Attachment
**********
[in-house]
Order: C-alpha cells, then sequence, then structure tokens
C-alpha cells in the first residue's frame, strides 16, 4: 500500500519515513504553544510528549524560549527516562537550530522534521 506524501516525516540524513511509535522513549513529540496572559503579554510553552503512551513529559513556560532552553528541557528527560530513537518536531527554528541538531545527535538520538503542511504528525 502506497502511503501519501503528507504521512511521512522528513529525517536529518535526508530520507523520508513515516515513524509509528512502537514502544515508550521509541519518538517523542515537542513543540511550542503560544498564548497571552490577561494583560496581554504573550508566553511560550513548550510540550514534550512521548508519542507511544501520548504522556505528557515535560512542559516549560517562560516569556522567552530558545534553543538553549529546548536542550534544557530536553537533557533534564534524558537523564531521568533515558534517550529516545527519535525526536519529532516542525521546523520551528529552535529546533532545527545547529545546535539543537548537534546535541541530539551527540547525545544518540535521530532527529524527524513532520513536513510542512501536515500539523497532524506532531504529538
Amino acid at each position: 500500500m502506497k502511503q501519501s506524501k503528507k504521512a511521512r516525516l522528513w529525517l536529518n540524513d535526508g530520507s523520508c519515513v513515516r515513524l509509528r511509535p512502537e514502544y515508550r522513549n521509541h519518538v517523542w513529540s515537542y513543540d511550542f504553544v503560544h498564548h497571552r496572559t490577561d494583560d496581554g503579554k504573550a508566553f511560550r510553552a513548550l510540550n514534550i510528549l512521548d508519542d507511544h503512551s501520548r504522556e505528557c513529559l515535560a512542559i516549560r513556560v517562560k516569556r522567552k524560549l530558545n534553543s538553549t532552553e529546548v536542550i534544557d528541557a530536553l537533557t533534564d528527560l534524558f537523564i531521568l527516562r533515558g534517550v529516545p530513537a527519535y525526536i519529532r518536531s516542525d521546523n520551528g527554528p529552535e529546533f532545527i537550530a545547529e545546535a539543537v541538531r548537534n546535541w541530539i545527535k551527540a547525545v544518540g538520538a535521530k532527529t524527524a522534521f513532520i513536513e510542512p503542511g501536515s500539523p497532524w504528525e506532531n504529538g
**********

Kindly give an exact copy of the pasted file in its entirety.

[in-house]
Order: C-alpha cells, then sequence, then structure tokens
C-alpha cells in the first residue's frame, strides 16, 4: 500500500519515513504553544510528549524560549527516562537550530522534521 506524501516525516540524513511509535522513549513529540496572559503579554510553552503512551513529559513556560532552553528541557528527560530513537518536531527554528541538531545527535538520538503542511504528525 502506497502511503501519501503528507504521512511521512522528513529525517536529518535526508530520507523520508513515516515513524509509528512502537514502544515508550521509541519518538517523542515537542513543540511550542503560544498564548497571552490577561494583560496581554504573550508566553511560550513548550510540550514534550512521548508519542507511544501520548504522556505528557515535560512542559516549560517562560516569556522567552530558545534553543538553549529546548536542550534544557530536553537533557533534564534524558537523564531521568533515558534517550529516545527519535525526536519529532516542525521546523520551528529552535529546533532545527545547529545546535539543537548537534546535541541530539551527540547525545544518540535521530532527529524527524513532520513536513510542512501536515500539523497532524506532531504529538
Amino acid at each position: 500500500m502506497k502511503q501519501s506524501k503528507k504521512a511521512r516525516l522528513w529525517l536529518n540524513d535526508g530520507s523520508c519515513v513515516r515513524l509509528r511509535p512502537e514502544y515508550r522513549n521509541h519518538v517523542w513529540s515537542y513543540d511550542f504553544v503560544h498564548h497571552r496572559t490577561d494583560d496581554g503579554k504573550a508566553f511560550r510553552a513548550l510540550n514534550i510528549l512521548d508519542d507511544h503512551s501520548r504522556e505528557c513529559l515535560a512542559i516549560r513556560v517562560k516569556r522567552k524560549l530558545n534553543s538553549t532552553e529546548v536542550i534544557d528541557a530536553l537533557t533534564d528527560l534524558f537523564i531521568l527516562r533515558g534517550v529516545p530513537a527519535y525526536i519529532r518536531s516542525d521546523n520551528g527554528p529552535e529546533f532545527i537550530a545547529e545546535a539543537v541538531r548537534n546535541w541530539i545527535k551527540a547525545v544518540g538520538a535521530k532527529t524527524a522534521f513532520i513536513e510542512p503542511g501536515s500539523p497532524w504528525e506532531n504529538g